A couple hours a week I power up, play, and occasionally improvise with the sound installation that I’ve created here in San Francisco for Prelinger Library. These hours occur within the Library’s public hours, making it possible for visitors to browse the stacks with the unusual added dimension of sound — a parallel, library-like environment whose stacks contain sounds rather than books.
For the most part the sounds are fleeting and sporadic, sparse and quiet, and they are meant to enhance your browsing and exploratory experience in the Library; to enhance not dominate. Some of sound categories reflect specific topics in the Library, while other sounds are not representative at all. There are also distinct motifs that occur from time to time, like the sounds of doors opening and footsteps and nature. And there are occasionally longer fragments of composed musical sounds (“undulating beds”) that I scooped up from my sources or created specifically for this installation.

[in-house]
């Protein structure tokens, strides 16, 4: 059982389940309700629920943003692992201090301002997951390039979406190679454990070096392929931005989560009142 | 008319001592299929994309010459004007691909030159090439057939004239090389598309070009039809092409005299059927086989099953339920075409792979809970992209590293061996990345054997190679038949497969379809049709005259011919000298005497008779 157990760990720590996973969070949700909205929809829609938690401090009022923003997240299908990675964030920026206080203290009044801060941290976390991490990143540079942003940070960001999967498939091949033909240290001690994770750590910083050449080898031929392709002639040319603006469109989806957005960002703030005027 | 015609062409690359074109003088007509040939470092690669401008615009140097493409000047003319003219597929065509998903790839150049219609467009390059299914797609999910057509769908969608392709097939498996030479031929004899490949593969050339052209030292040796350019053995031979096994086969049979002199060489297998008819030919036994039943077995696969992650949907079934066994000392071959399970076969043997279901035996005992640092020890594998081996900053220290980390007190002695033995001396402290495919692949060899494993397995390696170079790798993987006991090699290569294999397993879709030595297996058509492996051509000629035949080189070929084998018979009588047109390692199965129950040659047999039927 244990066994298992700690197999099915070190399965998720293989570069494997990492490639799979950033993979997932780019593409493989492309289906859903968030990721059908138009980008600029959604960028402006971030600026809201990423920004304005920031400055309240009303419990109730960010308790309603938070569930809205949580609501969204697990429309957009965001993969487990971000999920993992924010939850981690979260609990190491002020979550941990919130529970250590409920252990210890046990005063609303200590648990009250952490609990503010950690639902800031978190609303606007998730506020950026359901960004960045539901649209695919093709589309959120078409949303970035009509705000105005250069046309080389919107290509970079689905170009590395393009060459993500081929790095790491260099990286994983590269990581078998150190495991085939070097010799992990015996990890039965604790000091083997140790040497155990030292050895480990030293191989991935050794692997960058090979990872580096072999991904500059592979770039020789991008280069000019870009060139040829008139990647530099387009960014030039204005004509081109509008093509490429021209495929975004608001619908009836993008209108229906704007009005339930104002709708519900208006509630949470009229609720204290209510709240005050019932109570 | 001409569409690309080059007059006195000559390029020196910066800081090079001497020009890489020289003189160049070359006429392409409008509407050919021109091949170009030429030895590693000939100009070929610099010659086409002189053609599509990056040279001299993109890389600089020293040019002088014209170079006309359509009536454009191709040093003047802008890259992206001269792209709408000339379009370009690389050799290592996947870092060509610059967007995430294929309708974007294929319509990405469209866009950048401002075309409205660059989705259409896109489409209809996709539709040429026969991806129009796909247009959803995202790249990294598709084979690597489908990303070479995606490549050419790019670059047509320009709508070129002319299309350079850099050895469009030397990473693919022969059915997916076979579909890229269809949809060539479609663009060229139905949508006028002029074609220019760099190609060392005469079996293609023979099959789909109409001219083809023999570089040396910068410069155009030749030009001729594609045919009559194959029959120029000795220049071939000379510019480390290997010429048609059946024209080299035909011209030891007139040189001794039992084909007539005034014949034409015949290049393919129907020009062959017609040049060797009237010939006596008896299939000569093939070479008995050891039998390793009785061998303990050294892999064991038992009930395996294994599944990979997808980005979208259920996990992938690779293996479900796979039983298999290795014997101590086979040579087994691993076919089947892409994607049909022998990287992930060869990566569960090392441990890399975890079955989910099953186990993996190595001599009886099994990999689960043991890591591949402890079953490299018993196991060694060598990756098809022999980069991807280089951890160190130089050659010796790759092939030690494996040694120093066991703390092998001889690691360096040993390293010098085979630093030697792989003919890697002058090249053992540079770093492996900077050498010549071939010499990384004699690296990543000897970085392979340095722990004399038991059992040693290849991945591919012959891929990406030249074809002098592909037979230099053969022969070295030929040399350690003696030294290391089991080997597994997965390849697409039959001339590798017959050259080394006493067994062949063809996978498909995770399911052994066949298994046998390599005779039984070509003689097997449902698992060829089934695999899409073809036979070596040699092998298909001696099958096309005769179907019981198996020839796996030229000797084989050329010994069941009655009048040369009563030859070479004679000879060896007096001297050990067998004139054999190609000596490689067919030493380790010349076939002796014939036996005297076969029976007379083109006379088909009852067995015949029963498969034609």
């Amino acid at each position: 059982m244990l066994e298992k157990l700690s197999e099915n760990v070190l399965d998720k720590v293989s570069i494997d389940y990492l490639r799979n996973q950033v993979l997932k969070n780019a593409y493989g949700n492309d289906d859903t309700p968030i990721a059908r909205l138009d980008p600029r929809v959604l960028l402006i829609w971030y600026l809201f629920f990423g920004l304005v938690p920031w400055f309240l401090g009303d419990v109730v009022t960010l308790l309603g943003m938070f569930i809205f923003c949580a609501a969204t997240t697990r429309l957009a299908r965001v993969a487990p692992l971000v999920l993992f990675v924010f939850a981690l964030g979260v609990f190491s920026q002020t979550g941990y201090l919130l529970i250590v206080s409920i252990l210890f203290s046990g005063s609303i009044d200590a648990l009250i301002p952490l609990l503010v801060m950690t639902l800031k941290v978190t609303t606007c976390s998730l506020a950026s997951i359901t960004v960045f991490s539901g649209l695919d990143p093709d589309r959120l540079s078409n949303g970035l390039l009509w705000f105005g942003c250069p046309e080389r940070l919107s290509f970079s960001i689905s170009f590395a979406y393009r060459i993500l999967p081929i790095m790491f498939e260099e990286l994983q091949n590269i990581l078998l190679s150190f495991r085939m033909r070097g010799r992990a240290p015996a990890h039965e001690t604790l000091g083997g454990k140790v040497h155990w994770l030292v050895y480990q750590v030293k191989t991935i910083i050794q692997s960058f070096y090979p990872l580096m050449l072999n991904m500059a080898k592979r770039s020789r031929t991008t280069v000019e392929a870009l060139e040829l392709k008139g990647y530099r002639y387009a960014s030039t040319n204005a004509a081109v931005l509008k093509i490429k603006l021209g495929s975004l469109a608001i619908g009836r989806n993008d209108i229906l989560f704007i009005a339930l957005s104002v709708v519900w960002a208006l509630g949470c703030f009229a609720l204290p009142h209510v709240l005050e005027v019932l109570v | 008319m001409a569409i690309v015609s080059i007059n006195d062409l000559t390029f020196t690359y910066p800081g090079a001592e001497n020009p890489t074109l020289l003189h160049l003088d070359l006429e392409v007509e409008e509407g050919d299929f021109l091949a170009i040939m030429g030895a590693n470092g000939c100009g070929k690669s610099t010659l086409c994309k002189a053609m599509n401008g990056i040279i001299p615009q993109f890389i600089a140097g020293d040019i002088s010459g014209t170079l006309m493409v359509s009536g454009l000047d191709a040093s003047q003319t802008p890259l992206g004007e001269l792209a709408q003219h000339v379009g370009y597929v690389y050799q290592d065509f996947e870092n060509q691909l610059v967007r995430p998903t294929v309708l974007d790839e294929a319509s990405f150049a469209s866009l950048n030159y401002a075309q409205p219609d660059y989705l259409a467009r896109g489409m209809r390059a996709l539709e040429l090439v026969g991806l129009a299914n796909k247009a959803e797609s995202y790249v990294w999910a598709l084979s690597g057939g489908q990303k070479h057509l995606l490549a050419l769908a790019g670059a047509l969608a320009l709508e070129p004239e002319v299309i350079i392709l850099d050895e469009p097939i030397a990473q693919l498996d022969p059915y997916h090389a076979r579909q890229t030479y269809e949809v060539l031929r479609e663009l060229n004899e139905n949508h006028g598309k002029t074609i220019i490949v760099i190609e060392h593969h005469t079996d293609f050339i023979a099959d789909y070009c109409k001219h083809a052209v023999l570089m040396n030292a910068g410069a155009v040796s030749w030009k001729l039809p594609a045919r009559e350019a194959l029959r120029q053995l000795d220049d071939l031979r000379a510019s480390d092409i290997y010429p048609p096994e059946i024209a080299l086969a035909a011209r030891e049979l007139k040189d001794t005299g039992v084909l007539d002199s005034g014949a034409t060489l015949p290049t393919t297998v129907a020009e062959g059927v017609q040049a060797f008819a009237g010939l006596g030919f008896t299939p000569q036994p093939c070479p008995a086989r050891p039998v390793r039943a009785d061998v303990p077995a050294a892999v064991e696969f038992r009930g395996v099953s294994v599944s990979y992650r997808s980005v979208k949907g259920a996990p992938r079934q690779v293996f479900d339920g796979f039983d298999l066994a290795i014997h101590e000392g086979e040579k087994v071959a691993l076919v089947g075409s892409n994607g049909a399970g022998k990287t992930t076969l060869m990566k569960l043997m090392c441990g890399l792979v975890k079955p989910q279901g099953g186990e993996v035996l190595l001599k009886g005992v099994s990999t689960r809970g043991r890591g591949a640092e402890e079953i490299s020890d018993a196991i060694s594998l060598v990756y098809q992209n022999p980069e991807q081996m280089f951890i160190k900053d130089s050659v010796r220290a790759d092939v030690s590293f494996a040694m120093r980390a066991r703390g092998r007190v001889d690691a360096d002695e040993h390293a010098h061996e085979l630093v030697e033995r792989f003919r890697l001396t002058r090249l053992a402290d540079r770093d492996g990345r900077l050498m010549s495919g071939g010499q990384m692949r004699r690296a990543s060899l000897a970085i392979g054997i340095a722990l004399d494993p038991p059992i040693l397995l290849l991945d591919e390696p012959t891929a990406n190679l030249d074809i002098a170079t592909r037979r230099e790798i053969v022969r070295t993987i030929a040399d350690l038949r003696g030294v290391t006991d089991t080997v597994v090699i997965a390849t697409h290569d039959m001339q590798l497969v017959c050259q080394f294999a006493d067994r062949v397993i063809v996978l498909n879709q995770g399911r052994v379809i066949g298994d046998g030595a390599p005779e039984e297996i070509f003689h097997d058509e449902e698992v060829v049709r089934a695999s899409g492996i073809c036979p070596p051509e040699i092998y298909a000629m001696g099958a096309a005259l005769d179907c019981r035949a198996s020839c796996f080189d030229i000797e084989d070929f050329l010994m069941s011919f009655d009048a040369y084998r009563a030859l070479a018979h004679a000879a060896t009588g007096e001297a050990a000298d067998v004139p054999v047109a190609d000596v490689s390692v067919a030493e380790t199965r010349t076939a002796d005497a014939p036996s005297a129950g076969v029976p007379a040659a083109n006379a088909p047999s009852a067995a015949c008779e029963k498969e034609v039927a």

Friends from afar asked me to try and capture the experience of being in the Library while the sounds are running. I explained it’s a little difficult because of the spatial distribution and movement of the sounds. Depending on your location the sounds may appear to be mostly up close and coming from your right, or perhaps they’re more distant and behind you. But, armed (or “eared”) with binaural mics (SoundProfessionals Inc.) and my video camera (an iPhone), I started recording walkthroughs of the stacks while the installation was sounding. I would often go towards and into sections of the library where distinct sounds were calling out; topical sounds, for example of radio or protests. Sure enough I was lead to the expected subjects in the stacks.
In this way I have so far edited and stitched together three 1-minute “trailers” with binaural soundtracks (best heard with head/ear phones). My goal being to offer a rough approximation of the experience you could have while roaming the stacks at Prelinger Library at just the right time.